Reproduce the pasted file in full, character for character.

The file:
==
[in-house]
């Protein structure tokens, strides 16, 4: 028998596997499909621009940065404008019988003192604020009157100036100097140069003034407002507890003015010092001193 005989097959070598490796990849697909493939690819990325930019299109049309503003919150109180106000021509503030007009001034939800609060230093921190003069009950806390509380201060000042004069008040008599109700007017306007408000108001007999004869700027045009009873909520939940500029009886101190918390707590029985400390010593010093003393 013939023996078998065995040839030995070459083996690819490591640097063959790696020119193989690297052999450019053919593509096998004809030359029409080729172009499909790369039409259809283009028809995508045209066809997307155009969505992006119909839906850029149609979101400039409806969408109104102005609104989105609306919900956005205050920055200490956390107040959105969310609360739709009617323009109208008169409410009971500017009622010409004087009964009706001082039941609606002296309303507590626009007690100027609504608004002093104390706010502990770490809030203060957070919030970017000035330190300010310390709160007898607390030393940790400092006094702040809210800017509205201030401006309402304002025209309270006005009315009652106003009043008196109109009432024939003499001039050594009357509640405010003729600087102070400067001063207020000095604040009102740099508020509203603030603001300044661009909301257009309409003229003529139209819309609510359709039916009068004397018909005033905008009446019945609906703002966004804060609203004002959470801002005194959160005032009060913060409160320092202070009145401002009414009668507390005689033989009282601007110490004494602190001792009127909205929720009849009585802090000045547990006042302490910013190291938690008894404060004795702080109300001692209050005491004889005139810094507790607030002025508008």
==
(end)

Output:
[in-house]
């Protein structure tokens, strides 16, 4: 028998596997499909621009940065404008019988003192604020009157100036100097140069003034407002507890003015010092001193 005989097959070598490796990849697909493939690819990325930019299109049309503003919150109180106000021509503030007009001034939800609060230093921190003069009950806390509380201060000042004069008040008599109700007017306007408000108001007999004869700027045009009873909520939940500029009886101190918390707590029985400390010593010093003393 013939023996078998065995040839030995070459083996690819490591640097063959790696020119193989690297052999450019053919593509096998004809030359029409080729172009499909790369039409259809283009028809995508045209066809997307155009969505992006119909839906850029149609979101400039409806969408109104102005609104989105609306919900956005205050920055200490956390107040959105969310609360739709009617323009109208008169409410009971500017009622010409004087009964009706001082039941609606002296309303507590626009007690100027609504608004002093104390706010502990770490809030203060957070919030970017000035330190300010310390709160007898607390030393940790400092006094702040809210800017509205201030401006309402304002025209309270006005009315009652106003009043008196109109009432024939003499001039050594009357509640405010003729600087102070400067001063207020000095604040009102740099508020509203603030603001300044661009909301257009309409003229003529139209819309609510359709039916009068004397018909005033905008009446019945609906703002966004804060609203004002959470801002005194959160005032009060913060409160320092202070009145401002009414009668507390005689033989009282601007110490004494602190001792009127909205929720009849009585802090000045547990006042302490910013190291938690008894404060004795702080109300001692209050005491004889005139810094507790607030002025508008």